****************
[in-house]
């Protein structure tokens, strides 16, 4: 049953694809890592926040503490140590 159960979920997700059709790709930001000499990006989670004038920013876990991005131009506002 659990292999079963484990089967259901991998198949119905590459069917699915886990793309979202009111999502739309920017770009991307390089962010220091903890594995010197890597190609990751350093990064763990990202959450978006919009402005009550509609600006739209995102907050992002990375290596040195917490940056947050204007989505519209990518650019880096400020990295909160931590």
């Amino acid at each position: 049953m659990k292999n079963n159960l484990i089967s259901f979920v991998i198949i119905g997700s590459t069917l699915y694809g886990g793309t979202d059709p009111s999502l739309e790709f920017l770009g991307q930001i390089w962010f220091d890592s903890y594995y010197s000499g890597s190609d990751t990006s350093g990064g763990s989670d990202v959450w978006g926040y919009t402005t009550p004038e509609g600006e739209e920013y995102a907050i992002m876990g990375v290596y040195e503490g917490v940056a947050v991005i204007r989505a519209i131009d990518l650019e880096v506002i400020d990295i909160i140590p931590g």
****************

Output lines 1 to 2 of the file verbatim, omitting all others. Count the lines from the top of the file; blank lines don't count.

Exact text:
[in-house]
């Protein structure tokens, strides 16, 4: 049953694809890592926040503490140590 159960979920997700059709790709930001000499990006989670004038920013876990991005131009506002 659990292999079963484990089967259901991998198949119905590459069917699915886990793309979202009111999502739309920017770009991307390089962010220091903890594995010197890597190609990751350093990064763990990202959450978006919009402005009550509609600006739209995102907050992002990375290596040195917490940056947050204007989505519209990518650019880096400020990295909160931590």